Ryan Kriener, forward — It’s safe to say he’s not going anywhere from the regular rotation now. He’s fully earned his place in the rotation, and that was most evident against Ohio State. He looked then like he did against Purdue and Northwestern, going 6 of 7 from the field for 14 points and adding seven rebounds. His post defense still needs work, but he’s solidified his place without a doubt.
Cordell Pemsl, forward — Some guys don’t take losing a starting spot well. Pemsl is a smart young man and a smart basketball player, and seemed to back up what he, McCaffery and others have said about the starting lineup and rotation: they don’t worry about it. He dealt with foul trouble, so he didn’t play as much after coming off the bench against Ohio State, but he still was and will be a big part of the rotation, and played like that Saturday.
Brady Ellingson, guard — Ellingson is a man of (very) few words, who sometimes is just as quiet on the basketball court. He was anything but quiet against Ohio State — but that’s because he found himself open. McCaffery pointed it out, but it’s easy to see why it would go unnoticed: Ellingson doesn’t hunt for his shot because he’s picky about being efficient. He wants a quality shot and will pass until he finds one. He found plenty on Saturday.
Isaiah Moss, guard — He still hasn’t found the magic he did in the first Nebraska game. He had a more impactful game against Ohio State — albeit with just six points and two assists — after struggling mightily against Illinois and a relatively quiet game against Maryland.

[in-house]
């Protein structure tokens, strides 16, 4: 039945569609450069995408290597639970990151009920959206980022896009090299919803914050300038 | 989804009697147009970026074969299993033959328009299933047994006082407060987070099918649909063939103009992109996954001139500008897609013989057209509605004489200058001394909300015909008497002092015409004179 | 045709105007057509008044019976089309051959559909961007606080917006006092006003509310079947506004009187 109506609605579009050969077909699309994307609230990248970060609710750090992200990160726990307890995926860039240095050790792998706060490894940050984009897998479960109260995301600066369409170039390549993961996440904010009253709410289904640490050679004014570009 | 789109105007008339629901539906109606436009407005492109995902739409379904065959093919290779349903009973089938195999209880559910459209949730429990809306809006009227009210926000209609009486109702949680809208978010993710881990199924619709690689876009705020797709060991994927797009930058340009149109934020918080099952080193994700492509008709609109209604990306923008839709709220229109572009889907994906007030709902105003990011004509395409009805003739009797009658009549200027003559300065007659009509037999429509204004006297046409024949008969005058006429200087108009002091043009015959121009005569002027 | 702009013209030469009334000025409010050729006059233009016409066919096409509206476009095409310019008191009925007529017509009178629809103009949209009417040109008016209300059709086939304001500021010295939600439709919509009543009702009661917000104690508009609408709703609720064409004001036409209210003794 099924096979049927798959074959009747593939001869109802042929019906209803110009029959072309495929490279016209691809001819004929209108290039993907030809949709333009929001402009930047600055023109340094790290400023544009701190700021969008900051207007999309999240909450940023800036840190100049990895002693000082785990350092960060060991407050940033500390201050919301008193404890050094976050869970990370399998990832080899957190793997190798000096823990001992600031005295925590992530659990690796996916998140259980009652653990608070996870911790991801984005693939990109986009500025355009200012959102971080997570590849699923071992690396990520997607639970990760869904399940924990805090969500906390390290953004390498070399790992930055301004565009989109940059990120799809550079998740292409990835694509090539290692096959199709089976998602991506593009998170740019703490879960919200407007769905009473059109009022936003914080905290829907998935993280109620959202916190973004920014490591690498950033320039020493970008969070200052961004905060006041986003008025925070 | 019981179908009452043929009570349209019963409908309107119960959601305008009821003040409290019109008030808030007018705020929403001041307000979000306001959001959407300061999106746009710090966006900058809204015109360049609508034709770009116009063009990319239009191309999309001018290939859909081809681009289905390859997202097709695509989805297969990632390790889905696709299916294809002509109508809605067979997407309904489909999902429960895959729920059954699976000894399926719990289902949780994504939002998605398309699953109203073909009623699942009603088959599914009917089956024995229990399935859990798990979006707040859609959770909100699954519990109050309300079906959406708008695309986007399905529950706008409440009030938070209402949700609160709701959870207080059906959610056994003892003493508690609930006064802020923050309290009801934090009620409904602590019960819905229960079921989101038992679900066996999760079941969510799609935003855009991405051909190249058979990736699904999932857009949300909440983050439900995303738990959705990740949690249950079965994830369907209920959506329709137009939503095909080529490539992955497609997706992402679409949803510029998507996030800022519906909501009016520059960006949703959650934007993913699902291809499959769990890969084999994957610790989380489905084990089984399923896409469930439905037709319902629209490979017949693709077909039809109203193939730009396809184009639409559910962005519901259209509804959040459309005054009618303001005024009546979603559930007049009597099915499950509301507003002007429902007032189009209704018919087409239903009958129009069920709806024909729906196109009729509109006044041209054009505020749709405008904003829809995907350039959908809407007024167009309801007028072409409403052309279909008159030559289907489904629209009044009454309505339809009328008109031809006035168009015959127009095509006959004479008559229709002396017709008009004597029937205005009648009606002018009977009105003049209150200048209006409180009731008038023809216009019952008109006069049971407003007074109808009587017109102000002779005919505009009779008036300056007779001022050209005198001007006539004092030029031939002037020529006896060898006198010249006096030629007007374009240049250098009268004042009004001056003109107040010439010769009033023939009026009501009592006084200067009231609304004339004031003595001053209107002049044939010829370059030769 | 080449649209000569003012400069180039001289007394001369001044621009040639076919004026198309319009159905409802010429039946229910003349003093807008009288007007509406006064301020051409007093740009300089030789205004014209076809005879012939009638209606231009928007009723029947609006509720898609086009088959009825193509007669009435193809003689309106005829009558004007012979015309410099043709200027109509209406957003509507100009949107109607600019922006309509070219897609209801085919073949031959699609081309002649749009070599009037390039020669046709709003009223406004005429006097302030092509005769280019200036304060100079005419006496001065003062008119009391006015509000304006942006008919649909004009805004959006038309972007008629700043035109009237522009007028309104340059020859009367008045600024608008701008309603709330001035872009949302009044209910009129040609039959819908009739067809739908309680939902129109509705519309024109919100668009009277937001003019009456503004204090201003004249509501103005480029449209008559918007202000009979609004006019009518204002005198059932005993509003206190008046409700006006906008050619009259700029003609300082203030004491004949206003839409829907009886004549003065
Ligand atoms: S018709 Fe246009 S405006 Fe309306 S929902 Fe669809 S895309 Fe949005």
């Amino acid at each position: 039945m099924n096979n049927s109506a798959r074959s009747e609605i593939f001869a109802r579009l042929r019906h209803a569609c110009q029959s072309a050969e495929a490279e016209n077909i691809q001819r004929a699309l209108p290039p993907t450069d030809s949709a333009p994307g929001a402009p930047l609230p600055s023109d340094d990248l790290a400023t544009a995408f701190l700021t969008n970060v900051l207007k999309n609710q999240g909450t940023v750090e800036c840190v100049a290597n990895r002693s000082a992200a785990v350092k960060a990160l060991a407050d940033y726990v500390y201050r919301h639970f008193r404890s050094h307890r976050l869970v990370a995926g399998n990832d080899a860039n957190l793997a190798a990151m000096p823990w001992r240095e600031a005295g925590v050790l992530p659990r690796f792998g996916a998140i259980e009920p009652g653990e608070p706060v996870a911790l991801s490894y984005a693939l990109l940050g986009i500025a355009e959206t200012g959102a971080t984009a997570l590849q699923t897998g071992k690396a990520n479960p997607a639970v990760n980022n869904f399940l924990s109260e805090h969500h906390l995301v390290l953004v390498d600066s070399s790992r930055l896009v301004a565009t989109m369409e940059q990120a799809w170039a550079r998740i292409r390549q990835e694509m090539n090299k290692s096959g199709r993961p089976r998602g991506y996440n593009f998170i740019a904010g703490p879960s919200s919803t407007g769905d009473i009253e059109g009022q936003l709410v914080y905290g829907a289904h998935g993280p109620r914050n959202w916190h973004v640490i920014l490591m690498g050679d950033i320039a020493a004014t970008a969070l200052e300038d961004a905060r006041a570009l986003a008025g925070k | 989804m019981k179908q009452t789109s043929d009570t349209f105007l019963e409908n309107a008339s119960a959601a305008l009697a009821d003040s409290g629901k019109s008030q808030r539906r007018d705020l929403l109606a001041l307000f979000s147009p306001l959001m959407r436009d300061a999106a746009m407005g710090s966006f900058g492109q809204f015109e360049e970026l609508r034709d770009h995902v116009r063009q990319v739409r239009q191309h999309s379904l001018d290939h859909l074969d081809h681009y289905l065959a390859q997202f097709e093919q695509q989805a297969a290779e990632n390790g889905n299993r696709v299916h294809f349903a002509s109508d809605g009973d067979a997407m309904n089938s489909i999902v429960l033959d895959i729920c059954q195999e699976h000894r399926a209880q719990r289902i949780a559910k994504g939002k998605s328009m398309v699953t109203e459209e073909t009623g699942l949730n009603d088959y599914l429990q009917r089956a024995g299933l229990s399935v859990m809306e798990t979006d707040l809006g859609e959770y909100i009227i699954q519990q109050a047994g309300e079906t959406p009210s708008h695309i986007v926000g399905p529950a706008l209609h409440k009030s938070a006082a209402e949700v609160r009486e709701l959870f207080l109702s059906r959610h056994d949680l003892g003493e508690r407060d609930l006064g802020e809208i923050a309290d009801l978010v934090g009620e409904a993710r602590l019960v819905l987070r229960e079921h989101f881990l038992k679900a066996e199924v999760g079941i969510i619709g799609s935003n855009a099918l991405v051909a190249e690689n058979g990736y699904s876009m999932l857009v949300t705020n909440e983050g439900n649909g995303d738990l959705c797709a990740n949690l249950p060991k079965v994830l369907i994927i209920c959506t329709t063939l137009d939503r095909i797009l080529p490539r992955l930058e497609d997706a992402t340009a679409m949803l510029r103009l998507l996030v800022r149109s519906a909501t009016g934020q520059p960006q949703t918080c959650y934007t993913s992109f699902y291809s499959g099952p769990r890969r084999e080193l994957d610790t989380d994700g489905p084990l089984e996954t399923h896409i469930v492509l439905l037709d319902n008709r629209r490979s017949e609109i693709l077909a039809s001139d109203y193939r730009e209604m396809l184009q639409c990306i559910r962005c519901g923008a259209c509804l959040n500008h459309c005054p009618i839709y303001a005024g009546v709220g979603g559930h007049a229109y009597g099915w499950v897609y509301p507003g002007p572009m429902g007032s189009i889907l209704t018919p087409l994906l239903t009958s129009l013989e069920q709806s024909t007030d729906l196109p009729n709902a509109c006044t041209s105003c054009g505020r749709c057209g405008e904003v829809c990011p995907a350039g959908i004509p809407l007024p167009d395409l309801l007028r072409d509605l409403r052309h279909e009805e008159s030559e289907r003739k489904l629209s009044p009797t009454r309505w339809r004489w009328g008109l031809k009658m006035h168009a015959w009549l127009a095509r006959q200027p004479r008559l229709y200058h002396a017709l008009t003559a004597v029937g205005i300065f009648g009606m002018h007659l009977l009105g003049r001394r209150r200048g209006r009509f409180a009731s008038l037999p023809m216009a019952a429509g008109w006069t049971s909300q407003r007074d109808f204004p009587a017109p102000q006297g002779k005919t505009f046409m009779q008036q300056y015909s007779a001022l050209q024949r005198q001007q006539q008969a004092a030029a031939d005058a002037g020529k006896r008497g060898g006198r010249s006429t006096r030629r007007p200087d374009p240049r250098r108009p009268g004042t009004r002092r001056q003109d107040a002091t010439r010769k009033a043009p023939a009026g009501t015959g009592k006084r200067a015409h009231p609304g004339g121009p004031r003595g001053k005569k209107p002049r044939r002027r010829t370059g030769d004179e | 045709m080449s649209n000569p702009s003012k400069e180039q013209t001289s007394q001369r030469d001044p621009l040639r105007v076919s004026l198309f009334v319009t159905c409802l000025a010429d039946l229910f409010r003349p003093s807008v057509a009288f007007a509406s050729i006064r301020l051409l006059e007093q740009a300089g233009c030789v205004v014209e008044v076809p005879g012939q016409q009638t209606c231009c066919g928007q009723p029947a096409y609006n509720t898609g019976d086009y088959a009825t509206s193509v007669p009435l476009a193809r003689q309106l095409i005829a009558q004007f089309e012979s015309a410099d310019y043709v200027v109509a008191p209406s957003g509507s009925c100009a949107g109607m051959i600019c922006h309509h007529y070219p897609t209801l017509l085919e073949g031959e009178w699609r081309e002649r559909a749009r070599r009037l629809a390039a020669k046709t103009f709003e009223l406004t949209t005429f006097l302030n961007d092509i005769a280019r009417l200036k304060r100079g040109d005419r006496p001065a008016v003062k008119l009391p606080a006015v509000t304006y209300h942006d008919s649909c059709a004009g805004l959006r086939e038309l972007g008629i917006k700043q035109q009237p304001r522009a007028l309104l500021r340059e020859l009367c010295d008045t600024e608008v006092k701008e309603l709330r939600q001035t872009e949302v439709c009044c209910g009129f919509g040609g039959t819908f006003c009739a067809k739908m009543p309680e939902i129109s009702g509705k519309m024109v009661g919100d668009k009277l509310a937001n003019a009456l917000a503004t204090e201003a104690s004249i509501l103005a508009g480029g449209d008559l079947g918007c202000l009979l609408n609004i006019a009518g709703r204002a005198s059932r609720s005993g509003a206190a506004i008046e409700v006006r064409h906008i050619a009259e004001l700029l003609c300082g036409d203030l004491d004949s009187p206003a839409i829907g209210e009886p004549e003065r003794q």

Dom Uhl, forward — Dom Uhl, the point forward? His teammate, Brady Ellingson, laughed a bit when asked if that was the case after Uhl dished out six assists against Ohio State. No, Uhl won’t be a point forward, but his passing out of the post was superb on Saturday. That’s the kind of impact and productivity Iowa was expecting from him.
Christian Williams, guard — He was far more active and aggressive in a more expanded role against Illinois, but that reversed again on Saturday against Ohio State. His offense just hasn’t come along like McCaffery and Co. said it might. Still, he was and is valuable on defense, and had some key defensive possessions against Ohio State.
Iowa at Rutgers, 6 p.m., Jan. 31 at the Louis Brown Athletic Center, Piscataway, N.J. (BTN)
Iowa vs. Nebraska, 1 p.m., Feb. 5 at Carver-Hawkeye Arena (BTN)
*Full disclosure on grades: First things first, that’s by subjective view after covering and re-watching games. Second, grades are an aggregate of the week, based on an 11-point scale. A is worth 11, A- 10, and so on through F, which is 0. Offense and defense are given a grade for each game and then averaged for the week.